My jaw dropped. “N-no leader!” I sputtered, for a few seconds unable to string my thoughts together. “What are you talking about? The Wizard has combat experience going back to the Civil War. On both sides. He’s a walking weapon, the likes of which would turn any nation’s military green with envy. Heck, even back when we first met, he was leading his own household pretty darned effectively, three slaves and none of you tossing so much as a cross word at each other. He was brilliant when he led us into the mountains against Morse Code. He–”

“Hold on now, hoss.” She sipped at her coffee. It cooled rapidly in this temperature. We drank it black, of course; camping out and bringing whitener along was just too citified for words. Oversized pack or not, that would have ruined our self images. “Think about what you just said. Yes, he took point on the Morse Code mission. Who else was there? Treemin, you were still in your early twenties, with a few Wolf War runs under your belt but not much else. You weren’t ready. But you’ve never once seen him take command of a large force, have you?”

“Well, no, but–”

“Hold on. You’re dead right that Jack is a solid head of household, but then, isn’t every man supposed to be king of his own castle? Not counting the emasculated male members of the population who grow up believing the politically correct dogma according to liberal doctrine. But his combat experience in the Civil War was line infantry fighting. He’d make one helluva Special Forces operative, the ultimate secret weapon if you will. He loves tinkering with things like Wolf Cave and manufacturing gun barrels, machinist type work. But take charge of a larger unit? Direct the disparate parts, assigning various people to time-critical duties and then trusting them to get things done as directed? No. Never.”

“No?”

“No. Beloved, Jack Hill is a thousand times too paranoid to be an effective leader. He could never delegate and believe the way you do.”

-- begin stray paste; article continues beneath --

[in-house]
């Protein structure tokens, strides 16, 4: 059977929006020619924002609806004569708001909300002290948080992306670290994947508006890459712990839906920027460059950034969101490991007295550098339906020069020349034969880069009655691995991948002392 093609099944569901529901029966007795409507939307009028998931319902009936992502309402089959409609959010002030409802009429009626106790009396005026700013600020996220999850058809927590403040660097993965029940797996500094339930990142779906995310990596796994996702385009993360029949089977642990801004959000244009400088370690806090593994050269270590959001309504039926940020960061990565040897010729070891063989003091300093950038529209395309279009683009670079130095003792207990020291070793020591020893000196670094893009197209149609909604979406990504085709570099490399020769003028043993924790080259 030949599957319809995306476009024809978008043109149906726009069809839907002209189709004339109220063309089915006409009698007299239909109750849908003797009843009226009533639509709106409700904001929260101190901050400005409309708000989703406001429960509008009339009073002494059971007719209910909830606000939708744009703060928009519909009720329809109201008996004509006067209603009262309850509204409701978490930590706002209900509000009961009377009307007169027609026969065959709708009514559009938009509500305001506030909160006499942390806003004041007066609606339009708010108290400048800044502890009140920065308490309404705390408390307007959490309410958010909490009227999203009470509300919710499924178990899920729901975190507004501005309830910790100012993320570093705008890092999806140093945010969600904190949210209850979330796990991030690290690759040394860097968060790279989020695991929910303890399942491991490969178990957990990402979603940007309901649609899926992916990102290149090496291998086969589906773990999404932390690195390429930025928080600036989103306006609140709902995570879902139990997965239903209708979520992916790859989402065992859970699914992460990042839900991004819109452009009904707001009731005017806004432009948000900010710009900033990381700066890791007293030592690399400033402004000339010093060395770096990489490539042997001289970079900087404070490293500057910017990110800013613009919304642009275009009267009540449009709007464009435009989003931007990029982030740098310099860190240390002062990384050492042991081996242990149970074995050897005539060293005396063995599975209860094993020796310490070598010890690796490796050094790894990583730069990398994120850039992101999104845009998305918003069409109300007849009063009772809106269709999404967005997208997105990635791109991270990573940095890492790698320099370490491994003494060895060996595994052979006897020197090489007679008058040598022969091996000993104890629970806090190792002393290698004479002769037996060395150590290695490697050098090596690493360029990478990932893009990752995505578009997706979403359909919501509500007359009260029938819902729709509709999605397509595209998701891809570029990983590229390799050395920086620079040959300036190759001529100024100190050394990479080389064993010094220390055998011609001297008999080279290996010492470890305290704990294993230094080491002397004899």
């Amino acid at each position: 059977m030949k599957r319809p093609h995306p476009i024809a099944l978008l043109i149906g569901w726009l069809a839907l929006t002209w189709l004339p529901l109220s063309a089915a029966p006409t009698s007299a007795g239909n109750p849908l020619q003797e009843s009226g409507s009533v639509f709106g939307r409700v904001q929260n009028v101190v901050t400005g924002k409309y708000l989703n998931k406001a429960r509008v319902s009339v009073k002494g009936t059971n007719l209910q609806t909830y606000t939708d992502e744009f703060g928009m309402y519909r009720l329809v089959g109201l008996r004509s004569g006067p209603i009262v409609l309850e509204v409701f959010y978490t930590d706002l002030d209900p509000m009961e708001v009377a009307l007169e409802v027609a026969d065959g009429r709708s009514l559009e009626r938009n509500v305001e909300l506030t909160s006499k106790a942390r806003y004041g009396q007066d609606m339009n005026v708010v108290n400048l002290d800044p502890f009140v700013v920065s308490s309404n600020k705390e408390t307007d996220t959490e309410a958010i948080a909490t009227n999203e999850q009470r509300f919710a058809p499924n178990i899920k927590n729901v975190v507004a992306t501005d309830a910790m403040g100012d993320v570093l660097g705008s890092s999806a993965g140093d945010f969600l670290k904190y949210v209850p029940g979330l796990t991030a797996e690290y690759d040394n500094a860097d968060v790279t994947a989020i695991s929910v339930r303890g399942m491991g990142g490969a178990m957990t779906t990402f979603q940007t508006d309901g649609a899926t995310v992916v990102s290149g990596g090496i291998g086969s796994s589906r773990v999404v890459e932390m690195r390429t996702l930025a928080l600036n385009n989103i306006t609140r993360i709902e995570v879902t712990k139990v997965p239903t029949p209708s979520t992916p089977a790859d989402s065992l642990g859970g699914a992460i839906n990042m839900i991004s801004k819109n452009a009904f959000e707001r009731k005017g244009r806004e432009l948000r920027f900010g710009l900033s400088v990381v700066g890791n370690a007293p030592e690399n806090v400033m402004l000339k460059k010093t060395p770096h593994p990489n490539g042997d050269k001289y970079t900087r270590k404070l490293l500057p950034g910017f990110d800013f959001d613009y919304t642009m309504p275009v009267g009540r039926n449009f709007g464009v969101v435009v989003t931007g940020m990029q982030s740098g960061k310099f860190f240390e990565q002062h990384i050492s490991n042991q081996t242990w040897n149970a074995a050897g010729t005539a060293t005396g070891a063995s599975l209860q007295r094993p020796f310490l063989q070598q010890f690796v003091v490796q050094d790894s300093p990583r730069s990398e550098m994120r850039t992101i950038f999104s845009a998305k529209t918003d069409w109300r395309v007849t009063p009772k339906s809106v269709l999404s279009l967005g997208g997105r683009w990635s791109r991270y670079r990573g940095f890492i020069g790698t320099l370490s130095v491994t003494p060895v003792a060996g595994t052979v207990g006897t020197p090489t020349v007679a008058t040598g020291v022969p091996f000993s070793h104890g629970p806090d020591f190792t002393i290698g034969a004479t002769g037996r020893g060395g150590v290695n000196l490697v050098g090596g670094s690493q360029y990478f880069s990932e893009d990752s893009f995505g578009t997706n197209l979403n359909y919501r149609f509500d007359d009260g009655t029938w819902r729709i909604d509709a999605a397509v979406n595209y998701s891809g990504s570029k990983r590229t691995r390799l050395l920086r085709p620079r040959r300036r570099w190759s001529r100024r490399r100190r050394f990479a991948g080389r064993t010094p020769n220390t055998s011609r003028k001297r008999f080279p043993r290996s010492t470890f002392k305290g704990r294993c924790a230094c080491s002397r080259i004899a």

I felt the beginnings of a paradigm shift within my consciousness, but I still had to ask. “Are you sure?”

“As sure as anything. You, I believe he would trust. The working bond between the two of you is like nothing I’ve ever seen before. But trust Seed and Beets, the former assassins? Never. He never has and he never will. You know he has more surveillance tricks set up on their side of his property than anywhere else.”

“True. What about Jordan Phreeb, though? He’d have no reason to doubt Jordan, would he?”

“Honey, the Wizard doesn’t need a reason. Jack does trust your instincts, so he’ll work with Jordan because you do, but trust the former Marine on his own merits? Not so much. He does trust Wayne Bruce and Carolyn West to do as they’re told–mostly, anyway–but he never trusted me beyond a certain point. He saved my butt without hesitating, but every bit of information he and the others shared with me was strictly on a need to know basis.”

We kicked the topic around for some time, me going through people who were or had been in our Inner Circle. By the end of our discussion, I felt the truth of her analysis, and I could see that I’d become the leader of our group, both in business and in war, mostly by default. There really wasn’t anybody more qualified to get the job done.

It was still a hard pill to swallow. I’d screwed up badly, yet I was the best we had? That really sucked.

But she wasn’t done yet. Not by a long shot.

“We’re going to need more firewood by sometime tomorrow,” she pointed out. At first, I thought that was her woman’s way of saying I’d screwed up again and had better brace myself for many frigid hours of branch stomping, but that wasn’t Sissy’s way. She had the domestic side of the cave premises set up well enough; she’d no doubt be right out there with me, stomping and carrying.